“Human life is inherently creative. It’s why we all have different résumés. … It’s why human culture is so interesting and diverse and dynamic.” –Ken Robinson

Punk: Chaos to Culture–showing at the Metropolitan Museum of Art


Like the above street art, I am not drawn to punk naturally, but this exhibit at the Met I thought was brilliant, because it talked about the influence of punk fashion on the greater world of fashion–and it brought together some of the things I’d been seeing this week in my touristing. [All photos are from the internet.]  To get a fuller perspective on the show, watch the video, narrated by Andrew Bolton, the curator.


This gallery, titled Bricolage, was where the culmination of recycling trash to treasure was noted, and I loved what what used in the skirt and shirt below:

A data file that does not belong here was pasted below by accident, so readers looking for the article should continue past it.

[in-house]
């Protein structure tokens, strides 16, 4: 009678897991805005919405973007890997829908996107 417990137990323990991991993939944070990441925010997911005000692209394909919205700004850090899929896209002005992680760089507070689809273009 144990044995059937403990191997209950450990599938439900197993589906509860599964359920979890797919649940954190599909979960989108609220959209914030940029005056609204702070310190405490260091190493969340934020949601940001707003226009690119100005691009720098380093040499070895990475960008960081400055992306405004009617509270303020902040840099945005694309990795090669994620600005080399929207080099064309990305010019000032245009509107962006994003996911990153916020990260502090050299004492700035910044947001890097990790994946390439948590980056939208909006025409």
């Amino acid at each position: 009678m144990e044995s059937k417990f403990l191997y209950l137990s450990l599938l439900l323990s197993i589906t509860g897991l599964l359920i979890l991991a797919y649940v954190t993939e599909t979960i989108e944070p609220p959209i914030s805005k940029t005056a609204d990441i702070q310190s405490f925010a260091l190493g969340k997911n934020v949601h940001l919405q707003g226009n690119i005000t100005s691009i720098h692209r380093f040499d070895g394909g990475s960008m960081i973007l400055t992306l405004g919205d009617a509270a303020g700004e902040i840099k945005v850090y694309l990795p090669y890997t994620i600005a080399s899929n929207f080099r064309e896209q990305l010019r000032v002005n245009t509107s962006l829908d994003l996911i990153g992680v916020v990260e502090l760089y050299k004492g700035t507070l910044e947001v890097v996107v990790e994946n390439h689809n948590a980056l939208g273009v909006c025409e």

Bottle Tops!  Couldn’t believe it. They also had dresses that had graffiti sprayed on them, and how graffiti can be incorporated into T-shirt and dresses.  I thought of the current obsession we have with text on cloth, and wondered if we were also feeling a wave of punk influence, in a more refined way.

“If you’re not prepared to be wrong, you’ll never come up with anything original.” –Ken Robinson

I won’t show you any more of that exhibit, as it was punk-ish, after all, better seen in context, as is all art.  But I will leave you with one more picture:


This is the grave of Elias Howe in the Green-Wood Cemetary in Brooklyn (hey–it was Memorial Day, after all), in the who we all owe a great debt, as he was the inventor of the modern sewing machine.  Apparently the biggest sticking point was where the eye of the needle should go, and this account from a family story, tells how he came to invent this (from Wikipedia):